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SEC on high alert for illegal stock market activity

David Brancaccio and Rose Conlon Mar 23, 2020
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Mario Tama/Getty Images
COVID-19

SEC on high alert for illegal stock market activity

David Brancaccio and Rose Conlon Mar 23, 2020
Mario Tama/Getty Images
HTML EMBED:
COPY

The Securities and Exchange Commission is — like many of us — working from home, but still very much working. Why? Among other reasons, COVID-19 has created a fertile moment for insider trading.

We spoke with Haima Marlier, a former senior trial counsel for the SEC, and now a partner at the law firm Morrison & Foerster, to get a better idea of what the SEC is looking out for. The following is an edited transcript of that conversation.

David Brancaccio: Given the shock to the economy and so much in flux because of coronavirus, the big question is how is COVID-19 affecting just about every business? And if someone had some special information, perhaps there may be an impulse for people to do insider trading?

Haima Marlier: Well, it seems that there could always be an impulse for certain bad actors to do insider trading. It’s also important to understand that this environment is very challenging for companies with respect to insider trading for two reasons. First, so many employees are working remotely. Second, given the way that the virus is impacting business operations, many employees ⁠— and not just high level directors and officers — have coronavirus-related, material, nonpublic information. So a hypothetical example could be inventory clerks working for a manufacturing company that notice that an essential input to their company’s key product, normally delivered weekly, has in fact not been delivered for weeks.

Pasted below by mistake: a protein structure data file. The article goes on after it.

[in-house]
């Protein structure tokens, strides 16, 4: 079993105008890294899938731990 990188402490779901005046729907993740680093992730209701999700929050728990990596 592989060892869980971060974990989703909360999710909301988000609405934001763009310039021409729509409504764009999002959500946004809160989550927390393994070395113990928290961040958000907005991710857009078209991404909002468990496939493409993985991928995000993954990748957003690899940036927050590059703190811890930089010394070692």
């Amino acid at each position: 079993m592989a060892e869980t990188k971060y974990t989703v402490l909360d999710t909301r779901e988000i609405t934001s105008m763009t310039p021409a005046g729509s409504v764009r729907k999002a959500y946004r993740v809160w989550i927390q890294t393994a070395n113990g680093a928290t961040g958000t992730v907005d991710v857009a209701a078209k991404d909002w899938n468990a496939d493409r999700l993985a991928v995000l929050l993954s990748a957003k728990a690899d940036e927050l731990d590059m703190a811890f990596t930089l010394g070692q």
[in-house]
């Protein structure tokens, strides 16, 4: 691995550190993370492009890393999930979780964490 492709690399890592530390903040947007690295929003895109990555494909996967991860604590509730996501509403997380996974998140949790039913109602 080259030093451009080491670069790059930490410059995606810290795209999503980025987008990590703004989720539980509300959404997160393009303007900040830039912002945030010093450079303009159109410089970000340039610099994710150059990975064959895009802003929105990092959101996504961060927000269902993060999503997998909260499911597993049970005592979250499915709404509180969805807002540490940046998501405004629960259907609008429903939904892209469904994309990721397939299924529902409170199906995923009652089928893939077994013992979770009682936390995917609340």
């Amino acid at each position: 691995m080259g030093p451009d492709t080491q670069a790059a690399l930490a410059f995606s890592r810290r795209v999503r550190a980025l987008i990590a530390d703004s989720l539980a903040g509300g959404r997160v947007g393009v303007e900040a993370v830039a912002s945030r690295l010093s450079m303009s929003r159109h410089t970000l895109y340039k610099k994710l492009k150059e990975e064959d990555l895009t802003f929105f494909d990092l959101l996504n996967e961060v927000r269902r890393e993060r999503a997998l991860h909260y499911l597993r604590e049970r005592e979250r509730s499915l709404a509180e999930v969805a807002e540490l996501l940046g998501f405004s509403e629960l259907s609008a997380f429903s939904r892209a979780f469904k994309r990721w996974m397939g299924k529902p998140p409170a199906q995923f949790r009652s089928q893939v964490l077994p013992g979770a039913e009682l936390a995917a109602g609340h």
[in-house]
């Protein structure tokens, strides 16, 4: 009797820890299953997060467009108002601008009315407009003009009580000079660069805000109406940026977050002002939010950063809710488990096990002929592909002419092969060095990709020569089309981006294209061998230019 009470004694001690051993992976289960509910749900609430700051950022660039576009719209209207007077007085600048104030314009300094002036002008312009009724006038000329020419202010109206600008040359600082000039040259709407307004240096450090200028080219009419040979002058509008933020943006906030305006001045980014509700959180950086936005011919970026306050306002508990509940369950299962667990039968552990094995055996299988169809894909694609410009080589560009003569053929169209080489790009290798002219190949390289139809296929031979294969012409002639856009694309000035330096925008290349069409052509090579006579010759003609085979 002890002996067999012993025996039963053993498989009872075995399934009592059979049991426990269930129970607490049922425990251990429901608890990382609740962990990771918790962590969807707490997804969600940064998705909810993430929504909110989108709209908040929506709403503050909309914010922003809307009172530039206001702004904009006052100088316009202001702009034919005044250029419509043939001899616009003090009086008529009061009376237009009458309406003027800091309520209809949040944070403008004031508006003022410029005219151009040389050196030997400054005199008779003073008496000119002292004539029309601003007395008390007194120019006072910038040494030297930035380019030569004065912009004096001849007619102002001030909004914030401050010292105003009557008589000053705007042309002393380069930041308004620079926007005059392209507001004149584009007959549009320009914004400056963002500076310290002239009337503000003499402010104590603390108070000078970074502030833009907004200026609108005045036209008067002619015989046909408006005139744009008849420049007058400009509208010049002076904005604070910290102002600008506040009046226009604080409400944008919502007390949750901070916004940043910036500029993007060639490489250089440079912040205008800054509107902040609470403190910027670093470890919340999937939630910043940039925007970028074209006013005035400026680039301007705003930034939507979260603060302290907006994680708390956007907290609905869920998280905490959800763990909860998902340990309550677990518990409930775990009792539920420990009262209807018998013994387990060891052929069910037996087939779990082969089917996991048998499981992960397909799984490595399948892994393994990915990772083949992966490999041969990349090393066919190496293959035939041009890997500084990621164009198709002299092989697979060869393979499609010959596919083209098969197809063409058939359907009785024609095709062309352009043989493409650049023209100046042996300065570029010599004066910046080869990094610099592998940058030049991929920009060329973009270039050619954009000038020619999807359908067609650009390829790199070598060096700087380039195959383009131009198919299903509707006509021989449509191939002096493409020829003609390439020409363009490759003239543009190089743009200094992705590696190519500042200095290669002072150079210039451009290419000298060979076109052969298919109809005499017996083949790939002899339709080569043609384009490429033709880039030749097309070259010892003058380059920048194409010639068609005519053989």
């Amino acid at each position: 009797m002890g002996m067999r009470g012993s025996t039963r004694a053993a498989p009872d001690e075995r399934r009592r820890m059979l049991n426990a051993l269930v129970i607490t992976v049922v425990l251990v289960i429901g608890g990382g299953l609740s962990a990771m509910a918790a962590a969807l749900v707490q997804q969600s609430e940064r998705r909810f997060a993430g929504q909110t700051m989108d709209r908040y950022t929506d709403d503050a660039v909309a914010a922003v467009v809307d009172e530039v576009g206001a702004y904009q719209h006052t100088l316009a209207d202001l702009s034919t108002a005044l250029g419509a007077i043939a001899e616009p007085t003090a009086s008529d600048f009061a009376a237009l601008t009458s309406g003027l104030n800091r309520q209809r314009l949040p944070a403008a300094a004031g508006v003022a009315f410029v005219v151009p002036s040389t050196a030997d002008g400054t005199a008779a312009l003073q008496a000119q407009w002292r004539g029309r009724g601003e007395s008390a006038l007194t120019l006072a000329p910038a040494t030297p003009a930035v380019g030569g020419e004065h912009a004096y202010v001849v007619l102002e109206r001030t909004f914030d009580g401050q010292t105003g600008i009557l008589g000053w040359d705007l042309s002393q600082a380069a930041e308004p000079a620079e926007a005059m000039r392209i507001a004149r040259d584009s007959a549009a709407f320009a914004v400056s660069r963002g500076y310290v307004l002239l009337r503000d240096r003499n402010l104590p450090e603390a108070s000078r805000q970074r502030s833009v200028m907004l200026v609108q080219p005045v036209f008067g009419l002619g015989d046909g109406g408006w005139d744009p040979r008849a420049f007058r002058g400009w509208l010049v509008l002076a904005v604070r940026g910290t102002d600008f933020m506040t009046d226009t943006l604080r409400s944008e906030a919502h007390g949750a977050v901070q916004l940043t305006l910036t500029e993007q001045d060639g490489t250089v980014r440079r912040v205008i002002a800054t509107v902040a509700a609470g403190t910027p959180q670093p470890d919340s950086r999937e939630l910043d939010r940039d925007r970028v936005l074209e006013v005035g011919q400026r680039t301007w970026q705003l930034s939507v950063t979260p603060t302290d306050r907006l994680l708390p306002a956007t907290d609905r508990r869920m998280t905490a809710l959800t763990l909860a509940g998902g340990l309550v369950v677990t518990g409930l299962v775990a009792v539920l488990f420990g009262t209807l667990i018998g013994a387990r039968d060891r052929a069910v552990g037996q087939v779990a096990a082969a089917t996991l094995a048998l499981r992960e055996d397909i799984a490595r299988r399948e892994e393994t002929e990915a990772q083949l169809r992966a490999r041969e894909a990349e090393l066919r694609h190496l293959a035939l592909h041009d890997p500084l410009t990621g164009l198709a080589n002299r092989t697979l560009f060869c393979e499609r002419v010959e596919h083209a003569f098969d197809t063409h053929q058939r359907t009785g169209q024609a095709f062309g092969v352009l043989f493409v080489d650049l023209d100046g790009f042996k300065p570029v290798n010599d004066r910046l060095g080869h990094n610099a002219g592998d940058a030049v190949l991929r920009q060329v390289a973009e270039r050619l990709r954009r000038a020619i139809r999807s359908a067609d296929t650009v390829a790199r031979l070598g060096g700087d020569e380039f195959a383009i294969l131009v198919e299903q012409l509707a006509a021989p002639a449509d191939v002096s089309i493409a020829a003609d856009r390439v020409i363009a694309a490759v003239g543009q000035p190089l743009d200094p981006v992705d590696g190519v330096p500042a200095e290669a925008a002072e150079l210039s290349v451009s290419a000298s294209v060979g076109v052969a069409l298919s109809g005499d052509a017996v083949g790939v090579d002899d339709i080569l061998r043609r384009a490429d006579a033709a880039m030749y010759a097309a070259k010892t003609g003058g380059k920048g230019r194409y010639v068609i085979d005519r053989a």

Brancaccio: And what’s your sense? I mean, the SEC was the first federal agency to tell its employees to work from home. If there’s anyone out there who thinks “OK, they’re not paying attention,” you think that the SEC is indeed paying attention?

Marlier: I think the recent trading suspensions as well as statements from the SEC, there have been a few so far, show that the SEC is very much paying attention. The SEC has already suspended trading in the stock of two companies due to concerns about the accuracy of coronavirus-related information on the internet.

Brancaccio: The concern is maybe companies pumping up their stocks by circulating unsupportable claims, or people acting on the company’s behalf doing so?

Marlier: Sure, it could be that. It appears in the case of one of these trading suspensions that the SEC said that the inaccurate information it was concerned about appeared to come from third-party stock promoters.

COVID-19 Economy FAQs

What’s the outlook for vaccine supply?

Chief executives of America’s COVID-19 vaccine makers promised in congressional testimony to deliver the doses promised to the U.S. government by summer. The projections of confidence come after months of supply chain challenges and companies falling short of year-end projections for 2020. What changed? In part, drugmakers that normally compete are now actually helping one another. This has helped solve several supply chain issues, but not all of them.

How has the pandemic changed scientific research?

Over the past year, while some scientists turned their attention to COVID-19 and creating vaccines to fight it, most others had to pause their research — and re-imagine how to do it. Social distancing, limited lab capacity — “It’s less fun, I have to say. Like, for me the big part of the science is discussing the science with other people, getting excited about projects,” said Isabella Rauch, an immunologist at Oregon Health & Science University in Portland. Funding is also a big question for many.

What happened to all of the hazard pay essential workers were getting at the beginning of the pandemic?

Almost a year ago, when the pandemic began, essential workers were hailed as heroes. Back then, many companies gave hazard pay, an extra $2 or so per hour, for coming in to work. That quietly went away for most of them last summer. Without federal action, it’s mostly been up to local governments to create programs and mandates. They’ve helped compensate front-line workers, but they haven’t been perfect. “The solutions are small. They’re piecemeal,” said Molly Kinder at the Brookings Institution’s Metropolitan Policy Program. “You’re seeing these innovative pop-ups because we have failed overall to do something systematically.”

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